* Each test tube was filled with the equal amounts of hot water.

* A thermometer was placed into each test tube.

* Once the temperature shown by the thermometer reached the highest point, the stopwatch was started and readings were taken for the temperature of water in each of the test tubes at regular intervals of a minute.

Investigating hypothesis 4:

* Around 5-6 test tubes were individually covered with a layer of tissue paper.

* A rubber band was used to tie the test tubes together in a group.

* All of the test tubes were filled with hot water.

* A thermometer, which was initially at room temperature, was placed into the test tube at the centre of the bundled group and allowed to reach the highest temperature.

* The stopwatch was started and the temperature was recorded at regular intervals of 1 minute.

* A single test tube was covered with a layer of tissue paper similar to that around each of the test tubes in the group.

* A thermometer, which was initially at room temperature, was placed and allowed to reach the highest temperature.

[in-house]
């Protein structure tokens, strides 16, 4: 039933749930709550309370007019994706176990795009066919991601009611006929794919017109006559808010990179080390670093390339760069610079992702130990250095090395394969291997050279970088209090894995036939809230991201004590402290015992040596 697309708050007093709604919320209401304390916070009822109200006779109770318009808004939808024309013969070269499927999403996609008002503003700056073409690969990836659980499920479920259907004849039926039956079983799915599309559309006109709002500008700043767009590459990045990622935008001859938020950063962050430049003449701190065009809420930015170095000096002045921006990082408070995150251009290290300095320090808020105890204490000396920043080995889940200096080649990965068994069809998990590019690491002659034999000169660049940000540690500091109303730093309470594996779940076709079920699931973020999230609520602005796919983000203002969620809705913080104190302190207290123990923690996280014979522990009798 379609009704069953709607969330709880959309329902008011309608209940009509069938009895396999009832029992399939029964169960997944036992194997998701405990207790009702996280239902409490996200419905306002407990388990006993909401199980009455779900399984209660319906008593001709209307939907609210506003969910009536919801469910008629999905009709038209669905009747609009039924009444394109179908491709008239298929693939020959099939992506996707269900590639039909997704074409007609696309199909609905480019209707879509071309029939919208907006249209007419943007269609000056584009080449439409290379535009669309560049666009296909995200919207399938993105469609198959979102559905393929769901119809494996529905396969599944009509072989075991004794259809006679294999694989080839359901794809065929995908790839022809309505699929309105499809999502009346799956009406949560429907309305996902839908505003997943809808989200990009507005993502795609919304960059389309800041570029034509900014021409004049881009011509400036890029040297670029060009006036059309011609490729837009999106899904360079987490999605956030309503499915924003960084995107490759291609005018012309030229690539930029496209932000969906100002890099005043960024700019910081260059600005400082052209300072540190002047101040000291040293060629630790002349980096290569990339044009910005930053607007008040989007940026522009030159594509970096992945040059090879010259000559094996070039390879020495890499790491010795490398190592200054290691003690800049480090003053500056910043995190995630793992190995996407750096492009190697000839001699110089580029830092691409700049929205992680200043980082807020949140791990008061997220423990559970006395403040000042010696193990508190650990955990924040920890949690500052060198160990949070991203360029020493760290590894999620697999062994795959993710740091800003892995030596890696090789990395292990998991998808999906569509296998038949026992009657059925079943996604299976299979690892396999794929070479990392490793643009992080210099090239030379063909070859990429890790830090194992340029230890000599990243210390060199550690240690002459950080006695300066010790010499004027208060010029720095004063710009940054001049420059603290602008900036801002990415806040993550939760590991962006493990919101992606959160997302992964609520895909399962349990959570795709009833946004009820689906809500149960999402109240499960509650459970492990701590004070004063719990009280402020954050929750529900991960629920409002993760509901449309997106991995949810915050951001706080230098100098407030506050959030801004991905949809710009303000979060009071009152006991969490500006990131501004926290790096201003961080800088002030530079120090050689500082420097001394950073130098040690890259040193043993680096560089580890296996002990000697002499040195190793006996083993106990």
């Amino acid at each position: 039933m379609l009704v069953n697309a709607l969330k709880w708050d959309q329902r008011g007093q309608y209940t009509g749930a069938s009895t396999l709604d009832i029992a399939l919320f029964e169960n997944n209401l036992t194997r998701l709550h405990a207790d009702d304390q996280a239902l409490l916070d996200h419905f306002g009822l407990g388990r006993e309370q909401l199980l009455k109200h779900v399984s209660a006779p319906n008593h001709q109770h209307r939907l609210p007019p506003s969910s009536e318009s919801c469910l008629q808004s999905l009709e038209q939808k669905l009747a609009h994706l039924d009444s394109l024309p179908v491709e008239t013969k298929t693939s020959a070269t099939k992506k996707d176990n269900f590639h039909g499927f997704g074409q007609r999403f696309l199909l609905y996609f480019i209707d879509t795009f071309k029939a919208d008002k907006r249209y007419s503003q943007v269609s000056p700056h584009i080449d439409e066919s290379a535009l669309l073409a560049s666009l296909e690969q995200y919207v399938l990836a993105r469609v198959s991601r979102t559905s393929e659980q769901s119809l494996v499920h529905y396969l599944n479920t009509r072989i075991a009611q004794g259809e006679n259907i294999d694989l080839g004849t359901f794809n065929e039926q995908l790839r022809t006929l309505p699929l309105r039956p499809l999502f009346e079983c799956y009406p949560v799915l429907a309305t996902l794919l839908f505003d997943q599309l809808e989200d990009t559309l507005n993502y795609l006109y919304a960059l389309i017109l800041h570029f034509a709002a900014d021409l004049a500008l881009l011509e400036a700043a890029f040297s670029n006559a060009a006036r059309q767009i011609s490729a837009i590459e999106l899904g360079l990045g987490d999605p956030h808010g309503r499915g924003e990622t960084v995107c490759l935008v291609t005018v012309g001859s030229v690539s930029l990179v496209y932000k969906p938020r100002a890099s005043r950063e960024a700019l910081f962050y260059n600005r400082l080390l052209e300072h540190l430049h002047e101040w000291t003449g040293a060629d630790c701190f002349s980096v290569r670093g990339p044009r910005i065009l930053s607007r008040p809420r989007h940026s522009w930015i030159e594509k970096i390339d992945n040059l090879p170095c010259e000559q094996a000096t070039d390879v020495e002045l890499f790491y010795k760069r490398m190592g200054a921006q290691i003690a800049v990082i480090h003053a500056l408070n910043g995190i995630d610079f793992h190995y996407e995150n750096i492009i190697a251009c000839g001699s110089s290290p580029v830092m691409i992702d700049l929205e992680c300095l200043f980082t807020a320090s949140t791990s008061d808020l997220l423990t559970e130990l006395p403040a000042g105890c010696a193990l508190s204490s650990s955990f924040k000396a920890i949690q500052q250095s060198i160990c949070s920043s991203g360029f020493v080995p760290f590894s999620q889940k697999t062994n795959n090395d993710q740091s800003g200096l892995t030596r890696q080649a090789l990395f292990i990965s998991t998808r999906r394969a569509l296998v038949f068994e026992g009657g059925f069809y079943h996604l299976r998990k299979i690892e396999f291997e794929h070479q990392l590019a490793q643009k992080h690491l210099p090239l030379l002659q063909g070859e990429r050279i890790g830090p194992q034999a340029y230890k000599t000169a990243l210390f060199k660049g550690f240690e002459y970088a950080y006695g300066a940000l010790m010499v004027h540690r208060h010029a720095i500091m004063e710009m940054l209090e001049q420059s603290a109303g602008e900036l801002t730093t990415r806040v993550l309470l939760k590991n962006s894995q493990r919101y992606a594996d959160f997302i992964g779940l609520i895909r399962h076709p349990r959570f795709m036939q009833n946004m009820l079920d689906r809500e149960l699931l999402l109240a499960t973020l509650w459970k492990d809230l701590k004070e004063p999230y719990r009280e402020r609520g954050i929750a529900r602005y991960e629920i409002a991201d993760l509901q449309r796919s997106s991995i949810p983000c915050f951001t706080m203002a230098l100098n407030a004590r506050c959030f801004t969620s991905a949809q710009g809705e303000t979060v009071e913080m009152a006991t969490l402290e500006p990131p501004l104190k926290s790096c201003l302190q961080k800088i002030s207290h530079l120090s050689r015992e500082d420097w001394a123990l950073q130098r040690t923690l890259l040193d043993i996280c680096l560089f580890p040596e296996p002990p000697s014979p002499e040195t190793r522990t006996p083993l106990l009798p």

* The stopwatch was started and the temperature was recorded at regular intervals of 1 minute.

Investigating hypothesis 5:

* A beaker, which was large enough to fully contain a test tube, was filled with water at room temperature.

* Then a test tube was taken and filled with hot water.

* A thermometer, which was initially at room temperature, was placed inside the test tube and it was allowed to reach the highest temperature.

* The stopwatch was started and then the temperature was recorded at regular intervals of 1 minute.

* Another test tube was filed with hot water and placed on a test-tube stand.

* A thermometer into it, which was initially at room temperature, was placed into it and allowed to reach the highest temperature.

* The stopwatch was started and the temperature was recorded at regular intervals of 1 minute.